Prudential Financial

Proxy Statement Published:  March 24, 2015

Meeting Date: May 12, 2015

The total reported compensation for Prudential CEO John Strangfeld in 2014 was $37,483,092.  Over half of that amount – upwards of $20 million – is reported as change in pension value.  The footnote for that column begins with a sentence of 166 words, the sort that makes the most intrepid and committed reader decide it is time for another cup of coffee. The bottom line, is that for 2014 Prudential, like many companies, face steeply higher numbers in this category.  See this important Wall Street Journal article for more on the topic.

One factor behind such increases, appear to be changes in actuarial tables that estimate how long individuals are likely to live, the mortality rate assumptions “with white collar adjustments.” Under the sort of pension that many Americans used to have, and many executives still do, retirees receive a guaranteed fixed payments each month. The individuals most able to reasonably save for their retirement still receive defined benefit plans. If the latest actuarial data shows that one is likely to live a longer period of time, then additional money must be set aside.

One may wonder, how much longer Strangfeld is expected to live, given that the changed assumption results in a $20 million one year increase. (Remember as well, that the money set aside is expected to earn some rate of return in the years prior to his retirement, and subsequently.)  According to tables later in the proxy statement the present value of Strangfeld’s the current value of the largest of Strangfeld’s three retirement plans is over $75 million.  In addition, Strangfeld has been deferring compensation – a tax-favorable savings mechanism available to executives – and has over $9 million in his deferred compensation account.  One final note on the deferred compensation is that a small portion of the total figure is due to guaranteed above-market interest.  The fact that this component is so small makes it even clearer that it is unnecessary.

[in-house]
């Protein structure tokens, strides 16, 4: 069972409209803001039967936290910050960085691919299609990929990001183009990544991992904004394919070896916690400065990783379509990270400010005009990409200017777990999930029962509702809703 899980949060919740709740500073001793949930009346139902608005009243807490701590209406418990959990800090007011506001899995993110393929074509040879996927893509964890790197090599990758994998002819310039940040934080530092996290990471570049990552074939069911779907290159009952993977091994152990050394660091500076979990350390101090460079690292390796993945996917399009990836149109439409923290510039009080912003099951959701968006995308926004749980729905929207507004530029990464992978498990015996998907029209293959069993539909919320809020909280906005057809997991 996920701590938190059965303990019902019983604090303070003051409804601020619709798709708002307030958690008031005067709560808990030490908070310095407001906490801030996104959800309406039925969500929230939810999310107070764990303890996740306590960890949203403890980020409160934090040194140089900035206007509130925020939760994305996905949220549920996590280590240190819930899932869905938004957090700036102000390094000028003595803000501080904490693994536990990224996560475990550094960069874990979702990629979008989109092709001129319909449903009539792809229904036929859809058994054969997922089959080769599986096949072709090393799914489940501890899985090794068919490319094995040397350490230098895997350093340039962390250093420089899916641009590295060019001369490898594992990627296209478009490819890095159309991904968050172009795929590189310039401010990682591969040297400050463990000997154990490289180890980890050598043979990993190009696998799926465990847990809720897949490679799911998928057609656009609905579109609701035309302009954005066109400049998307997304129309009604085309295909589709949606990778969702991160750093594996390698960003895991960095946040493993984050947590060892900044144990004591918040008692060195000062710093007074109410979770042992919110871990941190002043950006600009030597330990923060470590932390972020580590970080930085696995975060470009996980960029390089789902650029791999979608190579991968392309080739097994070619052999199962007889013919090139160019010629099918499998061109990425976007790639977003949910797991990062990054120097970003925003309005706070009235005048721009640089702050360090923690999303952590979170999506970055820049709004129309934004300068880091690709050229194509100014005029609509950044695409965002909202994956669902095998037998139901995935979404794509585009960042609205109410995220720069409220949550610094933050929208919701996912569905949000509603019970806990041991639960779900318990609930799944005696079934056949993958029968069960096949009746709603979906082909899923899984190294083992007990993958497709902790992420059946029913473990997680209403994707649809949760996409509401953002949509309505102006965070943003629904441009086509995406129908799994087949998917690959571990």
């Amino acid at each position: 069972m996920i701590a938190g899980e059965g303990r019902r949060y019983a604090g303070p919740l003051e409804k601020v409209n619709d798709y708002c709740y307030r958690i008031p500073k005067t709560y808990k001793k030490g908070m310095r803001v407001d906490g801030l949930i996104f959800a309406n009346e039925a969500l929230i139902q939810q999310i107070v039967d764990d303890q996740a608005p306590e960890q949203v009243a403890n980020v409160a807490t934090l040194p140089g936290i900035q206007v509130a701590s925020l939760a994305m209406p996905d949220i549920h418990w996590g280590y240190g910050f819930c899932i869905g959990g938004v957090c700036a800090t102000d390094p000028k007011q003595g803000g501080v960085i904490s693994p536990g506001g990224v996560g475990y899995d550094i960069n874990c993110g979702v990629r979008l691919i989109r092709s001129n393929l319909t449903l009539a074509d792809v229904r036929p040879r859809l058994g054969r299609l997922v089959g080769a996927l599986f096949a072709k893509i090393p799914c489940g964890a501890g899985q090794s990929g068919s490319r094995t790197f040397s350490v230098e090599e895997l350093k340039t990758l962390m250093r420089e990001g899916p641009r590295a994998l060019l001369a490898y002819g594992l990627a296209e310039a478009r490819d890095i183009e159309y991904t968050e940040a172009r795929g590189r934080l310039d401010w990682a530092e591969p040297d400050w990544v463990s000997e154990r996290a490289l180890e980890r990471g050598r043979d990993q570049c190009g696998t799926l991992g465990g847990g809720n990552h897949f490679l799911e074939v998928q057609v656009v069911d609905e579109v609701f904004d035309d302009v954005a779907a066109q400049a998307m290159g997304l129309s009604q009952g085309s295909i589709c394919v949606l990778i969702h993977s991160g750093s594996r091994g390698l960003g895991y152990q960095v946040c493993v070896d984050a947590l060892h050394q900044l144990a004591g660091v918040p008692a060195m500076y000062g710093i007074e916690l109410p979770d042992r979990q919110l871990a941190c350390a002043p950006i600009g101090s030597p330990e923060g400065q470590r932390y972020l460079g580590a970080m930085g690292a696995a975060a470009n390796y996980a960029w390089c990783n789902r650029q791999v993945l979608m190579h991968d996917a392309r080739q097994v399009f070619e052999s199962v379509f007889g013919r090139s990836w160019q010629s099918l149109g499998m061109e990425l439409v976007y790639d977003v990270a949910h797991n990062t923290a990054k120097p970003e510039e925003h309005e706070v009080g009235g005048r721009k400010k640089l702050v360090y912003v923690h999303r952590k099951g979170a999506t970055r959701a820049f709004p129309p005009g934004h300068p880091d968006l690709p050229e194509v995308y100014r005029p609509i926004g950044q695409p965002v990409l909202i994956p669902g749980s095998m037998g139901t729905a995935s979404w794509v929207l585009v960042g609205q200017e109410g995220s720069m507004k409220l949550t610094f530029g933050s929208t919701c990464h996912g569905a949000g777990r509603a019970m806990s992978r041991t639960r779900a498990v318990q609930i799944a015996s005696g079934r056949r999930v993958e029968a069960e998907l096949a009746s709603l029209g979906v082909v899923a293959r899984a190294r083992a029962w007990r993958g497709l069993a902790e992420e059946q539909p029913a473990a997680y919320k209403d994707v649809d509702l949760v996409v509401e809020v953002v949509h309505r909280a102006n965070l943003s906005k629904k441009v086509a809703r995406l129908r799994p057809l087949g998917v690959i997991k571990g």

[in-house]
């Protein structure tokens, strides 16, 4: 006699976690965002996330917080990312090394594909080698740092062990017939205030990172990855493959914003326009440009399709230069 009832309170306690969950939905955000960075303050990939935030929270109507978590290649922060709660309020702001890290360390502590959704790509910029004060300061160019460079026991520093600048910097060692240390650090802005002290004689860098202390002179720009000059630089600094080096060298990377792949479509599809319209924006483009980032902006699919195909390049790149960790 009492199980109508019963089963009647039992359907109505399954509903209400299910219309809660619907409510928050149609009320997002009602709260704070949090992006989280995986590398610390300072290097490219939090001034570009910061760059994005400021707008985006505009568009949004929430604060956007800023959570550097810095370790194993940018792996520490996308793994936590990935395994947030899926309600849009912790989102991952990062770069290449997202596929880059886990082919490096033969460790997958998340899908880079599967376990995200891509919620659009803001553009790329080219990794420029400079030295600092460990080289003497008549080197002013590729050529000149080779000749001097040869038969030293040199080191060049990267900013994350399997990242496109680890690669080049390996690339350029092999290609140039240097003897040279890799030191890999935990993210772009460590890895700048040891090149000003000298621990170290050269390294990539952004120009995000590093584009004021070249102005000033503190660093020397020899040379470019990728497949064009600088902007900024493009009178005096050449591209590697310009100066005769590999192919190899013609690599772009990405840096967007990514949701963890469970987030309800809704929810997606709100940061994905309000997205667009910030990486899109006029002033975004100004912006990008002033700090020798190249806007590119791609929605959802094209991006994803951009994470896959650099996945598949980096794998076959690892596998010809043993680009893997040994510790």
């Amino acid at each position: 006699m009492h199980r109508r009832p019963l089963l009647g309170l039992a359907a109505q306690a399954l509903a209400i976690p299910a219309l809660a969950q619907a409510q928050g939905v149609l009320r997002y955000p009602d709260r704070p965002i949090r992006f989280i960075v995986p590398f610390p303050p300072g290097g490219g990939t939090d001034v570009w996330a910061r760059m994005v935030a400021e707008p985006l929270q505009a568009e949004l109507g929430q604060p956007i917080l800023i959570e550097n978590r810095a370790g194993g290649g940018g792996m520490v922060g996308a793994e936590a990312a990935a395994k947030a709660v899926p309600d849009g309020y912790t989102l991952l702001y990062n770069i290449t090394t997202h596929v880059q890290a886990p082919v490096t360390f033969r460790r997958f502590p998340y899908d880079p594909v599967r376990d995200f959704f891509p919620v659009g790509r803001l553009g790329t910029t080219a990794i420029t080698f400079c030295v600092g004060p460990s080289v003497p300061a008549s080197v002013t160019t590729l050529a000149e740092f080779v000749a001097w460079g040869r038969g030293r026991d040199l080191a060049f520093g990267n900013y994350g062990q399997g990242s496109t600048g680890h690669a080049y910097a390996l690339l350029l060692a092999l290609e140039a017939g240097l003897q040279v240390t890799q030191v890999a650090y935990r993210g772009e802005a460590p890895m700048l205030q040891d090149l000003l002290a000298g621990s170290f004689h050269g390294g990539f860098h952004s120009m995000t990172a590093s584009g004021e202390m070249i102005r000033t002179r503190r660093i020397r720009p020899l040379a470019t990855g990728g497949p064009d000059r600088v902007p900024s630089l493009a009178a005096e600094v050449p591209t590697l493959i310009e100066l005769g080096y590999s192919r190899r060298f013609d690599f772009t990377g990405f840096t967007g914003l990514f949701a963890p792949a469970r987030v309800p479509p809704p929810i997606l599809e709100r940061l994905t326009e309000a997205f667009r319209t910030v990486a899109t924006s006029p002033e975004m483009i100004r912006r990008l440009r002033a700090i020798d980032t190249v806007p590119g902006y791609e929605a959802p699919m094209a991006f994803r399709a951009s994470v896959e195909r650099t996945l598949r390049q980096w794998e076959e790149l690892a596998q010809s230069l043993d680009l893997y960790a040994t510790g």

The other category of pay that increased under the summary compensation table was Strangfeld’s non-equity incentive pay, which was $9 million in 2014, compared to $3 million in 2013 (though in 2013 he received additional funds under his bonus).  The compensation committee reports that his target award was of $5.6 million, with maximum of $11.2 million.

The compensation committee states that, “Based on the Final Performance Factor and the Committee’s evaluation of his performance, in February 2015, the Committee recommended, and the independent members of our Board approved, an annual incentive award of $7,800,000 for Mr. Strangfeld for 2014, or approximately 1.39 times his target award amount.”

It is exceedingly difficult for a shareholder to evaluate whether such a bonus is in line with results given the proxy disclosure.  One complicating factor: Prudential uses adjusted operating income (AOI) a non-GAAP measure, rather than GAAP Net Income.  GAAP, for those fortunate enough to be unfamiliar with the acronym, stands for Generally Accepted Accounting Principles.  They are generally accepted for a reason, and whenever a company strays from them – putting an extra burden on shareholders to understand the rational – the plan deserves a closer look.

An example of clearer disclosure – though not necessarily a better bonus plan — can be found in our analysis of AFLAC.